Decoupling From China

President Trump’s hardline against China is no longer an outlier policy and he’s not the only world leader thinking about it
December 12, 2019 Updated: December 12, 2019


I recently wrote about an emerging Cold War between the United States and China. The truth is that the Chinese Communist Party (CCP) has been competing with the United States on an adversarial basis for at least the past two decades.

That isn’t breaking news, even if political opponents of the president like to pretend that it is.

Strategic Partner or Strategic Competitor?

Back in 2000, even before he became president, George W. Bush characterized China as a “strategic competitor.” This was a definite shift from the Clinton administration, which referred to China as a “strategic partner.” But with the 9/11 attacks, any policy changes that might have occurred were shelved as the Bush administration focused its efforts on the War on Terror.

After Bush, the fundamental nature of Washington’s relationship with Beijing continued on the path of “normalization” under the Obama administration. It more or less agreed with basic liberal international order assumptions that were the foundation of U.S. economic policies toward China. Essentially, it was presumed that the deeper the United States engaged with China, the more the world’s largest communist nation would come to resemble the United States as an open and liberal society.

As the world knows, China flourished under those assumptions, seeing rapid and tremendous economic and technological development. At the same time, two decades of an unbalanced U.S.-China trading relationship has methodically undermined the American manufacturing sector.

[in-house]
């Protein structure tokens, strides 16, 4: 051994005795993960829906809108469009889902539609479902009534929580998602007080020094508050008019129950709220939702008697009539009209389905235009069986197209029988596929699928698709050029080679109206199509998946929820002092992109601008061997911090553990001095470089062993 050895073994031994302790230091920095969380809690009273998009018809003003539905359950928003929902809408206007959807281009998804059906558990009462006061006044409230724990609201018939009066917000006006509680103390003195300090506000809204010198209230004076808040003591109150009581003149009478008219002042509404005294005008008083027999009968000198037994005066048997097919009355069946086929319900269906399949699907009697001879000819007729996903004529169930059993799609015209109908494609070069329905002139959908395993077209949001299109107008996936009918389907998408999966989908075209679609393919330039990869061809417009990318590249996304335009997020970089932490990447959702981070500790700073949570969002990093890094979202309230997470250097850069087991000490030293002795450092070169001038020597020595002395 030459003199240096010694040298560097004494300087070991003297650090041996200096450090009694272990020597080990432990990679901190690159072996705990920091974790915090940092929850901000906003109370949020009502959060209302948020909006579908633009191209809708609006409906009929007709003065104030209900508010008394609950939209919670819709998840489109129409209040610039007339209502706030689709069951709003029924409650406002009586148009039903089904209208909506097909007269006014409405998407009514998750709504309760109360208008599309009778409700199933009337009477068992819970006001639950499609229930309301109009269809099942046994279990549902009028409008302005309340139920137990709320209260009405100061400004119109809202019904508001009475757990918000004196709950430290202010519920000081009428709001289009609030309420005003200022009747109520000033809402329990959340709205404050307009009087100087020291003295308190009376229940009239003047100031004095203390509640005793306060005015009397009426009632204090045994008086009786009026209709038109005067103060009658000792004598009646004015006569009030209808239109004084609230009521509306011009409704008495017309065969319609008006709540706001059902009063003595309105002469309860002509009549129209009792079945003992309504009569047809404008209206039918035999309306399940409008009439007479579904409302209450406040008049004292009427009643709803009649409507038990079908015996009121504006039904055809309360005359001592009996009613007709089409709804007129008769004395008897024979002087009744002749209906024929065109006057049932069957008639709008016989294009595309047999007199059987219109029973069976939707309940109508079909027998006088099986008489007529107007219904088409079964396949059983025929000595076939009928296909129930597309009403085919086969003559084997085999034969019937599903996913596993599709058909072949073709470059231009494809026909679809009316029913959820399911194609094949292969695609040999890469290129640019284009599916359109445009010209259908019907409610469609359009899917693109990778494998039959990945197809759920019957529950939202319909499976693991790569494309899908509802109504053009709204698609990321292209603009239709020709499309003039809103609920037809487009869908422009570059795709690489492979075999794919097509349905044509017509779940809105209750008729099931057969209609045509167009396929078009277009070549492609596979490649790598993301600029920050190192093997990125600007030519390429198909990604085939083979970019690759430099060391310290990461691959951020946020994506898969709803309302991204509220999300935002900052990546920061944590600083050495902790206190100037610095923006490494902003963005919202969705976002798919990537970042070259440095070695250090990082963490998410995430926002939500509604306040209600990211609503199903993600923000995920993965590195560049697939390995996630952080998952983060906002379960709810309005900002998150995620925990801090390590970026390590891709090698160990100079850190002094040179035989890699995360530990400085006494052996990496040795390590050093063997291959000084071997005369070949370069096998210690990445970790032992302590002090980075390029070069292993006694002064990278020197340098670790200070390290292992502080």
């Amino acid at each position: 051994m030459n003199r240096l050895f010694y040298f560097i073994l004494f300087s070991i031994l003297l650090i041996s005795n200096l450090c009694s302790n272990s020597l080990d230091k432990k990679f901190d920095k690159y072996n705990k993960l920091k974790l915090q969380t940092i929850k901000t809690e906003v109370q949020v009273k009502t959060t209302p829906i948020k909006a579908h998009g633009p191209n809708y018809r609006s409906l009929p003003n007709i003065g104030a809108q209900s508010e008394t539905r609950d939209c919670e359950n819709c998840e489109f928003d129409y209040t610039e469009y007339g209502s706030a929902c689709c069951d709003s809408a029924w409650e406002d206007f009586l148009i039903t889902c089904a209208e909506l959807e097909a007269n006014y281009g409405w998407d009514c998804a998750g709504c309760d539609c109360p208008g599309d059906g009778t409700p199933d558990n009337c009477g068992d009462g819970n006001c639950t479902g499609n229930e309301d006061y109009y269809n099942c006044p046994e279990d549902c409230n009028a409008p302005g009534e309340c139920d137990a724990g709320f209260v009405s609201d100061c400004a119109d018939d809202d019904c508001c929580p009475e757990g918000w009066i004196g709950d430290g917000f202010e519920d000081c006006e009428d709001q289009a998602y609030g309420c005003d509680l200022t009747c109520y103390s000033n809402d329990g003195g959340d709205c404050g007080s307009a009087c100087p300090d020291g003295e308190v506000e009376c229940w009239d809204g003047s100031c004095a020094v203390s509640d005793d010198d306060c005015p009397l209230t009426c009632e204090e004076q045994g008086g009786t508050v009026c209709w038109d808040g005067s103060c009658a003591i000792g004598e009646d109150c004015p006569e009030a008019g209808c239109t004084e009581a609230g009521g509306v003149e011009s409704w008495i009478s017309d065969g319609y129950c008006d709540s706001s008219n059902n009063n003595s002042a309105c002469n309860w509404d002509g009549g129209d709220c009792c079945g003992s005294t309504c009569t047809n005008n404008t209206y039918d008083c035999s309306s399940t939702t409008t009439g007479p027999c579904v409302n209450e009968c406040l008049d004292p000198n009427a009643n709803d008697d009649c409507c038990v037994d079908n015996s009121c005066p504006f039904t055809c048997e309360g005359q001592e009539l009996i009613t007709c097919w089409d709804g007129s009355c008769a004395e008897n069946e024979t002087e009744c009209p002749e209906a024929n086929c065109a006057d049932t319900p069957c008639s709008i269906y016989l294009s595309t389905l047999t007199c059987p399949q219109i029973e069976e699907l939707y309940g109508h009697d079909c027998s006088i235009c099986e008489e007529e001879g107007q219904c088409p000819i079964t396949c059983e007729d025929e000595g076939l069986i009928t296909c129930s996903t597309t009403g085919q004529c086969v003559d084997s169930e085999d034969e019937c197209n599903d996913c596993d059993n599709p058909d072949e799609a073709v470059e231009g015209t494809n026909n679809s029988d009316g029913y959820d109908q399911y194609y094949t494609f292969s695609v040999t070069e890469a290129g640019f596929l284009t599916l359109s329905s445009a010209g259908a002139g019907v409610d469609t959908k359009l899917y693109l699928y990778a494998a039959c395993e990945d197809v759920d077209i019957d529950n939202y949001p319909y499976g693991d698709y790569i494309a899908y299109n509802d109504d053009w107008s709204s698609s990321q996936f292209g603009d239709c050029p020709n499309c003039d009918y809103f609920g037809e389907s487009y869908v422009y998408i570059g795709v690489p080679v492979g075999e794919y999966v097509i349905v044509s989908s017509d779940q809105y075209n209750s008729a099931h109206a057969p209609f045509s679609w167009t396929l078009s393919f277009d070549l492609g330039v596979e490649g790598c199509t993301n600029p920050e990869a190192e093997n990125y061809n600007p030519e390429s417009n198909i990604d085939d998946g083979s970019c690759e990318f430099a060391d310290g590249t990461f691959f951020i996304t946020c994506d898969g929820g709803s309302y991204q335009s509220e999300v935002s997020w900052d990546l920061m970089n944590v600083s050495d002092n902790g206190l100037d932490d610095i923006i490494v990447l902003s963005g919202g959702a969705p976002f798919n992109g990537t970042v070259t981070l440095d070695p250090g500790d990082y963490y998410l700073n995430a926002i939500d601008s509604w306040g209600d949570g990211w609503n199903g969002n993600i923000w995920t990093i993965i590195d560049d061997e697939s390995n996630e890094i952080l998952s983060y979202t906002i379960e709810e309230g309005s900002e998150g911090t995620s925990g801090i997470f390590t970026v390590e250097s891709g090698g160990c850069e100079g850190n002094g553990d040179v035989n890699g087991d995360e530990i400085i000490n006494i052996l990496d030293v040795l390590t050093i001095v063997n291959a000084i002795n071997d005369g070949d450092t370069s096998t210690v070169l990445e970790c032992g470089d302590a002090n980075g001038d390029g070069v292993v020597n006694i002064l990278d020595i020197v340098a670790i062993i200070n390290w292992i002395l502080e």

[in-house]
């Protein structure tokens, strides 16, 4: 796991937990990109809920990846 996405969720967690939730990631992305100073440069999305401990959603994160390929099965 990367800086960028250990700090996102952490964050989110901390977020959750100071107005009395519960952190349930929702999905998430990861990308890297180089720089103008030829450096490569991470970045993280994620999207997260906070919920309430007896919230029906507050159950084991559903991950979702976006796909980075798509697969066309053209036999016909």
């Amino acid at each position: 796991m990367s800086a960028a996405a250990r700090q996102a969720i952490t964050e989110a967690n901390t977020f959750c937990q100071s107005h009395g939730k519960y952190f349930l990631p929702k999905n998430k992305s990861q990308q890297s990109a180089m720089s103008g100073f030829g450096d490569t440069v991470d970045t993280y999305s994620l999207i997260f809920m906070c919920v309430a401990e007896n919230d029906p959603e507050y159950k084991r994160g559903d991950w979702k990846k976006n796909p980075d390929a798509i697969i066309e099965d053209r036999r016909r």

And, our relaxed attitude also resulted in China successfully penetrating the high-tech sector in Silicon Valley, and other research-focused areas in the United States. China has gained hundreds of billions of dollars’ worth of technology and intellectual property each and every year through forced transfers or theft.

A Cold War Against Most of the World

Obviously, the United States was grossly mistaken in its liberal internationalist approach. It overplayed its hand by overestimating its ability to influence China’s internal political direction and market development through highly favorable trade agreements. In short, as China grew wealthy, it was expected to adapt to the established order led by the United States, not work diligently to overthrow it.

Thus, in every sense of the term that matters, China has been waging a Cold War against the United States since 2000. But the waging of this Cold War goes well beyond the United States; China is in a Cold War with most of the rest of the world.

It’s only since Donald Trump took office that the United States—as well as the rest of the world—has awoken to that reality. Of course, pundits and politicians who disagree with the president’s approach to curbing China’s ambitions condemn the current policies. They call for a return to “normal” relations with China, which include ending the current trade war and resuming the enablement of China’s rise at the expense of the United States.

But that ship has sailed.

 Conscious Decoupling

There are several dynamics in play that are working against a U.S.-China rapprochement. One is how global attitudes have shifted so dramatically against China. That only came about because of the trade war and Trump’s policy announcements to the rest of the world. Businesses of all sizes are now fleeing China—and Hong Kong—for other, less adversarial locales. Europe is a top destination.

A critical part of that business flight is a new and profound suspicion the United States and to a large extent, the Europeans now harbor regarding China. The trade war has had its impact, certainly, and continues to do so. Tariffs do make operating in China much more expensive. But when it comes to building trust between them and their trading partners, what the Chinese Communist Party (CCP) lacks in tactful evenhandedness, it makes up for in hubris and treachery.